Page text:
Even though Kenya has shown commitment to tackle illicit financial flows (IFFs) through the signing of treaties such as the Yaounde Declaration calling for a curb on illicit flows within the continent, it may seem this may be far from over.
This is because many channels, of which are largely legal entities used, form a part of Kenya’s trading partners.
Cross-border financial flows have been estimated at $1.6 trillion per year, dwarfing the $135 billion per year or so in global foreign aid. According to the previous report by TJN, African countries alone have lost over $1 trillion (Sh100 trillion) capital flight, while combined external debts less than $200 billion.
This includes money from tax evasion, corruption, and money laundering. Countries such as the United Kingdom, the US, Germany, Switzerland and the Netherlands play a part in capital leaving the country through illegal means.
In 2018 World Bank report on Trade, Kenya exported $11.6 billion and imported $20.2 billion, resulting in a negative trade balance of -$8.6 billion. In 2013, Kenya’s largest export sector was Consumer Goods accounting for 63.5% of total exports . Kenya exported 3,277 different products in 2013. Foreign direct investment was $1.6 billion or 1.85% of the GDP, as of 2018. Kenya’s annual GDP growth was 6.32% per year in 2018. Its total investment rate was 16.21% of GDP in 2017.
According to a report by the Tax Justice Network (TJN) on the tracking of countries’ vulnerability to illicit financial flows released by the organization in June 2020, it identified a set of main channels such as trade, banking positions, foreign direct investment and portfolio investment in which are used.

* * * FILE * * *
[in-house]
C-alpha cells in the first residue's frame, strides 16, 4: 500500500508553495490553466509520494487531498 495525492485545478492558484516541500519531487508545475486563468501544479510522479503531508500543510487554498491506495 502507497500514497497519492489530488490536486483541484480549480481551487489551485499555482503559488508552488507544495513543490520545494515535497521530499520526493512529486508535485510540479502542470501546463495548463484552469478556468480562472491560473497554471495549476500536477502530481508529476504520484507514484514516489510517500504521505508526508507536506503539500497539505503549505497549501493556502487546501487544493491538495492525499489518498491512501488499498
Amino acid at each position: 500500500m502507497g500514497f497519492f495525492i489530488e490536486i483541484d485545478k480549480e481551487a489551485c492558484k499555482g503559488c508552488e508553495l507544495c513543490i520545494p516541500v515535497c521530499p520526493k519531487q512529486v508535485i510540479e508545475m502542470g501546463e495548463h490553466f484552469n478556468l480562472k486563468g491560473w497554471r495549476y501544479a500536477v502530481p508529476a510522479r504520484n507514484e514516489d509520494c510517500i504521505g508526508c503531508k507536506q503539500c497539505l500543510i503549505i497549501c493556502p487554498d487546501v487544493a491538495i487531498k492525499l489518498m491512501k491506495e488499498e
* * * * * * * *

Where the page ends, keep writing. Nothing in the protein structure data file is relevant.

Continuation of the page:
A key challenge to tackling illicit financial flows (IFFs) is the difficulty countries face in identifying which financial flows carry the largest risk to their economies. As such IFFs continue to damage economies, societies, public finances and governance of countries around the globe.
To understand how highly susceptible a country is, a check is done on the average financial secrecy level of all partners with which the country trades or invests for a given channel, weighted by the volume of trade or investment each partner is responsible.
In the TJN report, the UK attained a 46% Secrecy score, Netherlands 67%, Switzerland 74%, the US 63% and Island of Jersey 66%.This shows explicitly how this countries are most responsible for Kenya’s vulnerability.
Across the continent, Ghana which gained its independence from the United Kingdom seems to suffer similar shocks. The influence of the former empire is still highly present. Outward bank deposits are often situated in the United Kingdom and British Crown Dependencies Jersey and the Isle of Man. This trickles down to how investments come in the country as a large share of inward foreign direct investment come the United Kingdom, and, concerningly, from highly secretive British Overseas Territories : the Cayman Islands, the British Virgin Islands and Bermuda.